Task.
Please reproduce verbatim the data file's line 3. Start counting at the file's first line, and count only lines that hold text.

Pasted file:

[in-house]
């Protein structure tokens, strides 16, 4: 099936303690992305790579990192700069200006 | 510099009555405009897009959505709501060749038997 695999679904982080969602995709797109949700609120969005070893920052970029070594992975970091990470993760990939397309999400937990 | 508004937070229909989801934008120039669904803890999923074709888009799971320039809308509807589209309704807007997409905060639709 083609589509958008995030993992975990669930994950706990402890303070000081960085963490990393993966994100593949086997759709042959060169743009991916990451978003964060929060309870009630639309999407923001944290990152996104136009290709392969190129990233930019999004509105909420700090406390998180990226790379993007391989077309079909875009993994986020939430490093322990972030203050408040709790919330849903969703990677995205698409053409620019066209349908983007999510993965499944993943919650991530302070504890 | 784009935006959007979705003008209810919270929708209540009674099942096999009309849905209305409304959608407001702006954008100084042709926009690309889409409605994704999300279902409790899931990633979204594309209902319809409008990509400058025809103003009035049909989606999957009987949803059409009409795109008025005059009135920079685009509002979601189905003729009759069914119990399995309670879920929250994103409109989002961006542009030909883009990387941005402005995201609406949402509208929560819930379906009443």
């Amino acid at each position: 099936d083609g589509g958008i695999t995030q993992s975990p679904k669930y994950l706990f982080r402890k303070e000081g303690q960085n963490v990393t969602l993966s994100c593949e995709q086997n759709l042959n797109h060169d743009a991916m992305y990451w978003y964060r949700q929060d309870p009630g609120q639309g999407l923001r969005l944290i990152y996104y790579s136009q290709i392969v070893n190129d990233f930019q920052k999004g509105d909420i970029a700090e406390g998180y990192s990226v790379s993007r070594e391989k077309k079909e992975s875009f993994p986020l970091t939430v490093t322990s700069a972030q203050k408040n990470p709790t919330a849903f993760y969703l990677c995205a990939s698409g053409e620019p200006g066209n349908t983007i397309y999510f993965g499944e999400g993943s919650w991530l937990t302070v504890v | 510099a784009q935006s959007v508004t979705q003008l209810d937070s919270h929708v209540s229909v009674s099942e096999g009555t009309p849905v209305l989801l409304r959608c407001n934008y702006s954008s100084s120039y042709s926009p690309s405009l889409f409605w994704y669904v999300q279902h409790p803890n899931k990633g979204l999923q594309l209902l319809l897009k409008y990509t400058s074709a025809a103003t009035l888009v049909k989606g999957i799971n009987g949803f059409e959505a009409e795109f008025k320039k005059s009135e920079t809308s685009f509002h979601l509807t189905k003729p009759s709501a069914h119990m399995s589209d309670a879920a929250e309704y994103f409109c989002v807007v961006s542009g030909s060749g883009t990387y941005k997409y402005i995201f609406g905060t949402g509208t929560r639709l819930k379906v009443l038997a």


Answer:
């Amino acid at each position: 099936d083609g589509g958008i695999t995030q993992s975990p679904k669930y994950l706990f982080r402890k303070e000081g303690q960085n963490v990393t969602l993966s994100c593949e995709q086997n759709l042959n797109h060169d743009a991916m992305y990451w978003y964060r949700q929060d309870p009630g609120q639309g999407l923001r969005l944290i990152y996104y790579s136009q290709i392969v070893n190129d990233f930019q920052k999004g509105d909420i970029a700090e406390g998180y990192s990226v790379s993007r070594e391989k077309k079909e992975s875009f993994p986020l970091t939430v490093t322990s700069a972030q203050k408040n990470p709790t919330a849903f993760y969703l990677c995205a990939s698409g053409e620019p200006g066209n349908t983007i397309y999510f993965g499944e999400g993943s919650w991530l937990t302070v504890v | 510099a784009q935006s959007v508004t979705q003008l209810d937070s919270h929708v209540s229909v009674s099942e096999g009555t009309p849905v209305l989801l409304r959608c407001n934008y702006s954008s100084s120039y042709s926009p690309s405009l889409f409605w994704y669904v999300q279902h409790p803890n899931k990633g979204l999923q594309l209902l319809l897009k409008y990509t400058s074709a025809a103003t009035l888009v049909k989606g999957i799971n009987g949803f059409e959505a009409e795109f008025k320039k005059s009135e920079t809308s685009f509002h979601l509807t189905k003729p009759s709501a069914h119990m399995s589209d309670a879920a929250e309704y994103f409109c989002v807007v961006s542009g030909s060749g883009t990387y941005k997409y402005i995201f609406g905060t949402g509208t929560r639709l819930k379906v009443l038997a």